Our search for Anne Bradstreet is underway, and we couldn’t be more pleased to share our journey with everyone!
The start of our archival adventures took place at the Phillips Library’s new facilities in Rowley. While at the Phillips Library, we were able to examine two documents written by Anne’s husband, Simon Bradstreet, in addition to other seventeenth and eighteenth-century materials. One of the documents, an original, written in Simon’s own scratchy scrawl, pertains to the boundaries of Andover and Reading. Simon’s handwriting is extremely difficult to read, and the smudges and water damage certainly don’t help, but once we are finally able to make sense of it, it will be a great help in our endeavor.
The second document of Simon’s was his will. This document was not an original, however—but thankfully, had already been transcribed. Reading Simon’s will was incredibly eye opening. Until our trip to the Phillips Library, I did not realize just how wealthy the Bradstreet family was. Simon owned land across Massachusetts, including a small island "lying intirely betwixt the River and a certain Brook there" near Topsfield, Massachusetts. We also learned that the Bradstreet family owned slaves, which is something we had not come across before in our studies. Their names were Hannah and Bilhah, and they were willed to an Anne Bradstreet (his second wife) upon Simon’s death—but little more is known about their lives. This information may be chilling and disappointing to modern audiences, but it is crucial to shed light upon the full range of power structures and systems in which the Bradstreets were enmeshed. Far from being isolated in the American wilderness, Simon Bradstreet conducted business at home and abroad—and benefited from the transatlantic slave trade.
Keeping our archival adventures alive, this past week, half of our research team visited the North Andover Historical Society. Our visit was everything I could have hoped for, and we are all tremendously grateful for the help the North Andover Historical Society has been to us. Thanks to the North Andover Historical Society, we now have access to the most up-to-date research regarding the Bradstreet family and seventeenth-century North Andover. Carol Majahad, executive director of the North Andover Historical Society, gave us guides to seventeenth-century handwriting, which will allow us to finally transcribe the Simon Bradstreet document from the Phillips Library, and a copy of a seventeenth-century North Andover map showing where Simon Bradstreet’s land was. Finding exactly where Anne and Simon lived at the time of her death could be the key to finding her burial site.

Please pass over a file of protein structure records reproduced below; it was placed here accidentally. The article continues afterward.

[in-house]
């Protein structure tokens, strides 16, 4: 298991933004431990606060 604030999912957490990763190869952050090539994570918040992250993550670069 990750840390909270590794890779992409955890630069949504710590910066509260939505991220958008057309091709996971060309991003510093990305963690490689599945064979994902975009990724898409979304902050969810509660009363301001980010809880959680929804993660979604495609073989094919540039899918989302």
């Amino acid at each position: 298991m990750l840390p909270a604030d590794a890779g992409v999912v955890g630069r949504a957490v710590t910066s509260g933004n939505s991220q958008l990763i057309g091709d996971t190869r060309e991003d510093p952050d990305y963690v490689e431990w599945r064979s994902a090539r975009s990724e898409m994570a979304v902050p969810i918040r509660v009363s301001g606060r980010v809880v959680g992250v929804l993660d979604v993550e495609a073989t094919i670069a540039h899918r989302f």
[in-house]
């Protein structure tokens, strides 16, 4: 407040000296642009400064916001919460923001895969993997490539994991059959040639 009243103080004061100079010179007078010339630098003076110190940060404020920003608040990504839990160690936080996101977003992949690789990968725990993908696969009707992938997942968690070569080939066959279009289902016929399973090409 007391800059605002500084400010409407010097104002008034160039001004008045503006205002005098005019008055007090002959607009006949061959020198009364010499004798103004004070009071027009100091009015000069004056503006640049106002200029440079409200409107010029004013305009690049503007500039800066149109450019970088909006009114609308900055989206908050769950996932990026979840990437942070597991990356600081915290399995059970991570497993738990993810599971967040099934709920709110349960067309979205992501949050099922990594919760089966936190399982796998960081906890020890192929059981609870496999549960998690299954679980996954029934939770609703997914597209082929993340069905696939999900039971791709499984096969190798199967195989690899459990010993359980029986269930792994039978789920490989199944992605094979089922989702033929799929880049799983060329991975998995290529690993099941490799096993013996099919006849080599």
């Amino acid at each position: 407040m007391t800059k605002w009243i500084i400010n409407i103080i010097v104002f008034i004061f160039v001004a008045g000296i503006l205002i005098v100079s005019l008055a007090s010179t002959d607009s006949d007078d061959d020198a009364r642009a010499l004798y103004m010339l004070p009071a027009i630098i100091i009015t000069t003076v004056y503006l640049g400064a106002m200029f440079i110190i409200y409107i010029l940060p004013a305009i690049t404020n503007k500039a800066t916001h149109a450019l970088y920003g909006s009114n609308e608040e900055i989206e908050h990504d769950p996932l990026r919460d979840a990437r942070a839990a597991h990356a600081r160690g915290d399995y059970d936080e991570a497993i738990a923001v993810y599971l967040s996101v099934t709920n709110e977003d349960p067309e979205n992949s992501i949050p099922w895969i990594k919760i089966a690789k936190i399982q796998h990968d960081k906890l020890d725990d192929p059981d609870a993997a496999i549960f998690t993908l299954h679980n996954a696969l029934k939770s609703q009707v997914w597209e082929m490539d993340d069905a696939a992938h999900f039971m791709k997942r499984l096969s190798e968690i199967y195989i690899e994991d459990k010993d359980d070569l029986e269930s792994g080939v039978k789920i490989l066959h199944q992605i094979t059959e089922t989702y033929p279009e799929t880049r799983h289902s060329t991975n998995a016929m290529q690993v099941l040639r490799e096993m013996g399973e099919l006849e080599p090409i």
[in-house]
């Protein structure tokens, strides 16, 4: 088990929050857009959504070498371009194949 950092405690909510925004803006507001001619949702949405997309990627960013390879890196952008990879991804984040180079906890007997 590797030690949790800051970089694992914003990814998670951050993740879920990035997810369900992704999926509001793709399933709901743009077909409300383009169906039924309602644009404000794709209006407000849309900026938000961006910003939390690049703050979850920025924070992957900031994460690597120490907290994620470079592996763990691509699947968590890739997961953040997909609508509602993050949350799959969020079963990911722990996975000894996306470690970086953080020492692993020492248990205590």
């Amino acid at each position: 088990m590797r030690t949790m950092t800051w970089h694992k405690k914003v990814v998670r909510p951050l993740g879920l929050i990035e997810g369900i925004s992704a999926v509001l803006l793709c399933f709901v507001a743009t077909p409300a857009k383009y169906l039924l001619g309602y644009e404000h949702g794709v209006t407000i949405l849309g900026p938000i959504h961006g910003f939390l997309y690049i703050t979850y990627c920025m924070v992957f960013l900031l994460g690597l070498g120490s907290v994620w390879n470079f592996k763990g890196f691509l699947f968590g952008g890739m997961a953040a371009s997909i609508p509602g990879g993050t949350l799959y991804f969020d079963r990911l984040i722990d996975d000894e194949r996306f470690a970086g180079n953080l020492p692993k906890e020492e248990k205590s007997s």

Majahad also shed light on the limitations of the existing seventeenth-century archive. Though Anne Bradstreet and her husband were leading members of their community, there aren’t many written records from their, and particularly Anne’s, lives—a phenomenon that is true of other seventeenth-century figures as well. Paper was scarce and expensive in the colonies, Majahad told us. Records of some colonial officials were destroyed in King Phillip’s War and others in King William’s War. These major conflicts in seventeenth-century New England and their effect on the archive are another reminder that the Bradstreets’ lives were embroiled in the global conflicts of their day. Other seventeenth-century records have since been lost to time, neglect, and deterioration. In some ways, these documents were doomed to succumb to time—the iron gall ink used to write was very acidic, causing corrosion over the years. Knowledge of archival precarity makes the records we do encounter seem all the more special.
This upcoming week, the rest of our team will visit the North Andover Historical Society to follow up on what we have found so far, and seek out other information we may have missed on our visit.
Isabella Connor has been fascinated by history and literature for as long as she can remember. She has worked as a tour guide at Salem’s famous House of the Seven Gables, and has a passion for bringing history to the public. Isabella also works for Merrimack College’s English department publication, The Broadsheet, and is a fiction writer on her own time.